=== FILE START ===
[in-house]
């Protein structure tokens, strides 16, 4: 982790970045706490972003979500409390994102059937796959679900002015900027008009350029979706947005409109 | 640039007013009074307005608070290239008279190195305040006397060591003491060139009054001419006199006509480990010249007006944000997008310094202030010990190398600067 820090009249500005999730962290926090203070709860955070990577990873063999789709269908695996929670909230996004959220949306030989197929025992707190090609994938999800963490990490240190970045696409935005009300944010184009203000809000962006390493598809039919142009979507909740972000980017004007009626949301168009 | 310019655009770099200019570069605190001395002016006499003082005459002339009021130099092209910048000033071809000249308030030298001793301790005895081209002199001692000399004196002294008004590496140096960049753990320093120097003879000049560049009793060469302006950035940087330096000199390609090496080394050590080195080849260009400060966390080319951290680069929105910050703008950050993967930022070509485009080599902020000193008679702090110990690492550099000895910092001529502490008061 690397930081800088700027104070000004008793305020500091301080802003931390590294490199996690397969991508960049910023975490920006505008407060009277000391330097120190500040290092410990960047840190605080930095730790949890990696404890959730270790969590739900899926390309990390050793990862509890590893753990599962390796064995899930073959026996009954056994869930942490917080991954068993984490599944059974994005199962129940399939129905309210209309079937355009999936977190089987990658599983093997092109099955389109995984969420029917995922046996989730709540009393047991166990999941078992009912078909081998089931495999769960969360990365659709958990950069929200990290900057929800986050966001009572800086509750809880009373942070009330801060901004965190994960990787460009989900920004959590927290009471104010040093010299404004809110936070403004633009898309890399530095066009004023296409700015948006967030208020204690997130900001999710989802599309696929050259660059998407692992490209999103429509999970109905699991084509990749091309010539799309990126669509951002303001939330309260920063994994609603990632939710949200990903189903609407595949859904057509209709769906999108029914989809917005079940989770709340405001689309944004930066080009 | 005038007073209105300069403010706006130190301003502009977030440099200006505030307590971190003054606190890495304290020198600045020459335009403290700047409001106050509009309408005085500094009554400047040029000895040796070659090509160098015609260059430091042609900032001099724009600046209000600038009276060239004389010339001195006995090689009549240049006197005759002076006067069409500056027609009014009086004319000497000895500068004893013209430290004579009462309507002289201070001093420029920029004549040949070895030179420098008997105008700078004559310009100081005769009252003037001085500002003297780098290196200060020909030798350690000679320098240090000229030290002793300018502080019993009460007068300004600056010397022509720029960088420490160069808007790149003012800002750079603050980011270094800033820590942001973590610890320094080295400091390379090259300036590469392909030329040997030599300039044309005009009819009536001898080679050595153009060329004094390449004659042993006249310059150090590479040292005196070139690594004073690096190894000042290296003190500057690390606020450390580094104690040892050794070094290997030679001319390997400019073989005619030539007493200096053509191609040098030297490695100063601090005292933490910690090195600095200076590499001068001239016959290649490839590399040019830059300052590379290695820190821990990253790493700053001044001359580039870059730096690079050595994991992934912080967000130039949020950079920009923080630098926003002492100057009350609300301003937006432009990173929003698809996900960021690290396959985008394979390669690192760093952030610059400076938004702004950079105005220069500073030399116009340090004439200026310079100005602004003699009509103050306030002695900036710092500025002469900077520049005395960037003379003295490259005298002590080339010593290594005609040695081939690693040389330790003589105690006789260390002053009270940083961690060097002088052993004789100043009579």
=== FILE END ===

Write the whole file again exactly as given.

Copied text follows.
[in-house]
């Protein structure tokens, strides 16, 4: 982790970045706490972003979500409390994102059937796959679900002015900027008009350029979706947005409109 | 640039007013009074307005608070290239008279190195305040006397060591003491060139009054001419006199006509480990010249007006944000997008310094202030010990190398600067 820090009249500005999730962290926090203070709860955070990577990873063999789709269908695996929670909230996004959220949306030989197929025992707190090609994938999800963490990490240190970045696409935005009300944010184009203000809000962006390493598809039919142009979507909740972000980017004007009626949301168009 | 310019655009770099200019570069605190001395002016006499003082005459002339009021130099092209910048000033071809000249308030030298001793301790005895081209002199001692000399004196002294008004590496140096960049753990320093120097003879000049560049009793060469302006950035940087330096000199390609090496080394050590080195080849260009400060966390080319951290680069929105910050703008950050993967930022070509485009080599902020000193008679702090110990690492550099000895910092001529502490008061 690397930081800088700027104070000004008793305020500091301080802003931390590294490199996690397969991508960049910023975490920006505008407060009277000391330097120190500040290092410990960047840190605080930095730790949890990696404890959730270790969590739900899926390309990390050793990862509890590893753990599962390796064995899930073959026996009954056994869930942490917080991954068993984490599944059974994005199962129940399939129905309210209309079937355009999936977190089987990658599983093997092109099955389109995984969420029917995922046996989730709540009393047991166990999941078992009912078909081998089931495999769960969360990365659709958990950069929200990290900057929800986050966001009572800086509750809880009373942070009330801060901004965190994960990787460009989900920004959590927290009471104010040093010299404004809110936070403004633009898309890399530095066009004023296409700015948006967030208020204690997130900001999710989802599309696929050259660059998407692992490209999103429509999970109905699991084509990749091309010539799309990126669509951002303001939330309260920063994994609603990632939710949200990903189903609407595949859904057509209709769906999108029914989809917005079940989770709340405001689309944004930066080009 | 005038007073209105300069403010706006130190301003502009977030440099200006505030307590971190003054606190890495304290020198600045020459335009403290700047409001106050509009309408005085500094009554400047040029000895040796070659090509160098015609260059430091042609900032001099724009600046209000600038009276060239004389010339001195006995090689009549240049006197005759002076006067069409500056027609009014009086004319000497000895500068004893013209430290004579009462309507002289201070001093420029920029004549040949070895030179420098008997105008700078004559310009100081005769009252003037001085500002003297780098290196200060020909030798350690000679320098240090000229030290002793300018502080019993009460007068300004600056010397022509720029960088420490160069808007790149003012800002750079603050980011270094800033820590942001973590610890320094080295400091390379090259300036590469392909030329040997030599300039044309005009009819009536001898080679050595153009060329004094390449004659042993006249310059150090590479040292005196070139690594004073690096190894000042290296003190500057690390606020450390580094104690040892050794070094290997030679001319390997400019073989005619030539007493200096053509191609040098030297490695100063601090005292933490910690090195600095200076590499001068001239016959290649490839590399040019830059300052590379290695820190821990990253790493700053001044001359580039870059730096690079050595994991992934912080967000130039949020950079920009923080630098926003002492100057009350609300301003937006432009990173929003698809996900960021690290396959985008394979390669690192760093952030610059400076938004702004950079105005220069500073030399116009340090004439200026310079100005602004003699009509103050306030002695900036710092500025002469900077520049005395960037003379003295490259005298002590080339010593290594005609040695081939690693040389330790003589105690006789260390002053009270940083961690060097002088052993004789100043009579």